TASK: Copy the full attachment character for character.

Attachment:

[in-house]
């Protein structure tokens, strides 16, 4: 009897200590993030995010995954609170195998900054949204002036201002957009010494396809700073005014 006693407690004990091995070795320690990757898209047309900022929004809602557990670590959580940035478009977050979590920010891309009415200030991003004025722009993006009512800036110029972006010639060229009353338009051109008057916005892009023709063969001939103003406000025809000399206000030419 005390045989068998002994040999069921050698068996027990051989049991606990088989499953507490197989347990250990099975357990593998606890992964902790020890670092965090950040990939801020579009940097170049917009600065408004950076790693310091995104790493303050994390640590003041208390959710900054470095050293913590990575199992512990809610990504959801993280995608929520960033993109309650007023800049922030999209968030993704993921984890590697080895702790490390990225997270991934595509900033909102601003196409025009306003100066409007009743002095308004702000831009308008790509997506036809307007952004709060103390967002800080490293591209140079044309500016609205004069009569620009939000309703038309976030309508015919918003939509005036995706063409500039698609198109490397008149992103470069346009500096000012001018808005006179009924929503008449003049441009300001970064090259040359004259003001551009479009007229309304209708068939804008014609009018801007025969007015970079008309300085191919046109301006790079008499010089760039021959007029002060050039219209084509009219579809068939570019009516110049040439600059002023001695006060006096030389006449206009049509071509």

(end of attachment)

[in-house]
């Protein structure tokens, strides 16, 4: 009897200590993030995010995954609170195998900054949204002036201002957009010494396809700073005014 006693407690004990091995070795320690990757898209047309900022929004809602557990670590959580940035478009977050979590920010891309009415200030991003004025722009993006009512800036110029972006010639060229009353338009051109008057916005892009023709063969001939103003406000025809000399206000030419 005390045989068998002994040999069921050698068996027990051989049991606990088989499953507490197989347990250990099975357990593998606890992964902790020890670092965090950040990939801020579009940097170049917009600065408004950076790693310091995104790493303050994390640590003041208390959710900054470095050293913590990575199992512990809610990504959801993280995608929520960033993109309650007023800049922030999209968030993704993921984890590697080895702790490390990225997270991934595509900033909102601003196409025009306003100066409007009743002095308004702000831009308008790509997506036809307007952004709060103390967002800080490293591209140079044309500016609205004069009569620009939000309703038309976030309508015919918003939509005036995706063409500039698609198109490397008149992103470069346009500096000012001018808005006179009924929503008449003049441009300001970064090259040359004259003001551009479009007229309304209708068939804008014609009018801007025969007015970079008309300085191919046109301006790079008499010089760039021959007029002060050039219209084509009219579809068939570019009516110049040439600059002023001695006060006096030389006449206009049509071509």